Citrate Stabilized Silver Nanoparticles: Study of Crystallography and Surface Properties

Citrate Stabilized Silver Nanoparticles: Study of Crystallography and Surface Properties

Nabraj Bhattarai (Department of Physics and Astronomy, University of Texas at San Antonio, San Antonio, TX, USA), Subarna Khanal (Department of Physics and Astronomy, University of Texas at San Antonio, San Antonio, TX, USA), Pushpa Raj Pudasaini (Department of Physics and Astronomy, University of Texas at San Antonio, San Antonio, TX, USA), Shanna Pahl (Department of Physics and Astronomy, University of Texas at San Antonio, San Antonio, TX, USA) and Dulce Romero-Urbina (Department of Physics and Astronomy, University of Texas at San Antonio, San Antonio, TX, USA)
Copyright: © 2011 |Pages: 14
DOI: 10.4018/ijnmc.2011070102
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Abstract

Citrate stabilized silver (Ag) colloidal solution were synthesized and characterized for crystallographic and surface properties by using transmission electron microscopy (TEM) and zeta potential measurement techniques. TEM investigation depicted the size of Ago ranges from 5 to 50 nm with smaller particles having single crystal structure while larger particles with structural defects (such as multiply twinned, high coalescence and Moire patterns). ?-potential measurement confirms the presence of Ag+ in nAg stock solution. The shift in ?-potential measurement by +25.1 mV in the filtered solution suggests the presence of Ag+ in Ago nanoparticles.
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1. Introduction

The application of nanoscale materials and structures, usually ranging from 1 to 100 nanometers (nm), is an emerging area of nanoscience and nanotechnology. Nanomaterials may provide solutions to technological and environmental challenges in the areas of solar energy conversion (Atwater & Polman, 2010; Brown et al., 2011), catalysis (Bhattarai, Casillas, Ponce, & Jose-Yacaman, 2012; Cuenya, 2010; Khanal, Casillas, Velazquez-Salazar, Ponce, & Jose-Yacaman, 2012; Raji, Chakraborty, & Parikh, 2012; Yuan, Yan, & Dyson, 2012), medicine (Conde, Doria, & Baptista, 2012; Davis et al., 2010), and water treatment (Dankovich & Gray, 2011; Kaegi et al., 2011). In recent years, noble metal nanoparticles like gold (Au), silver (Ag) etc. are of special interest due to their plasmonics properties, especially in photovoltaic (Pudasaini & Ayon, 2012; Tan, Santbergen, Smets, & Zeman, 2012), medicine (Conde et al., 2012; Davis et al., 2010; Nykypanchuk, Maye, van der Lelie, & Gang, 2008), and bio-imaging (Hutter & Maysinger, 2011; Lee et al., 2006; Y. Liu, Miyoshi, & Nakamura, 2007). Silver nanoparticles are extraordinarily efficient in absorbing and scattering light and, unlike many dyes and pigments, have a color that depends on the size and the shape of the nanostructures.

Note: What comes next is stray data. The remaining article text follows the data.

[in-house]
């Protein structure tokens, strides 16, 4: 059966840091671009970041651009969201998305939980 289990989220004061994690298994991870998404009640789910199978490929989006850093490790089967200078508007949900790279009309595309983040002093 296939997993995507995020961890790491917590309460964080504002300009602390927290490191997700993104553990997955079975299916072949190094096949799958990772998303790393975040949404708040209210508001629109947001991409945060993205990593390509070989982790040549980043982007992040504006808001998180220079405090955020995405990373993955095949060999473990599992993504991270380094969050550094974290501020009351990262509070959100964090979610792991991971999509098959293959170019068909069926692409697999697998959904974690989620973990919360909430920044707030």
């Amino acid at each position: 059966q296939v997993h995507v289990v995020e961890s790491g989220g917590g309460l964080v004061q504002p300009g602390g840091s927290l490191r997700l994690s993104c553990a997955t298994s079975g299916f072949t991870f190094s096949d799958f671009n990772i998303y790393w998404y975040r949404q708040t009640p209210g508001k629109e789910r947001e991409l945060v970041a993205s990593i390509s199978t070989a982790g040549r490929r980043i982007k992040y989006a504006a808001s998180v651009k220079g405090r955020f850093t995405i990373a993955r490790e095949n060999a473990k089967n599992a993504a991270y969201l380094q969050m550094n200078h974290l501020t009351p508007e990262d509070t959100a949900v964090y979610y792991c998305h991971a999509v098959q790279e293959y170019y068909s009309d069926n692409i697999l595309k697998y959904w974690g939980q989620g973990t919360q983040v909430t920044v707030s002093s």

The interest in Ag nanoparticles and their applications has increased mainly due to their important antimicrobial, antifungal, antibacterial, antiviral activities (Jung et al., 2008; J. Liu, Yu, Yin, & Chao, 2012), allowing their use in several medical applications. Colloidal silver is of particular interest given its distinctive properties, such as good conductivity, chemical stability, catalytic and enhanced antibacterial activity. There is an increasing interest in understanding the relationship between the physical and chemical properties of nano silver and their potential risk to the environment and human health. The mechanism of the antimicrobial action of silver ions is closely related to their interaction with thiol (sulfhydryl) groups (Toshima et al., 1991), although other target sites remain a possibility. Amino acids, such as cysteine, and other compounds containing thiol groups, such as sodium thioglycolate, neutralized the activity of silver against bacteria (Liau, Read, Pugh, Furr, & Russell, 1997). On the other hand, disulfide bond-containing amino acids, non-sulfur-containing amino acids, and sulfur-containing compounds, such as cystathione, cysteic acid, L-methionine, taurine, sodium bisulfates, and sodium thiosulfate, were all unable to neutralize the activity of silver ions. These and other findings imply that the interaction of silver ions with thiol groups in enzymes and proteins play an essential role in its antimicrobial action, although other cellular components, like hydrogen bonding, may also be involved.

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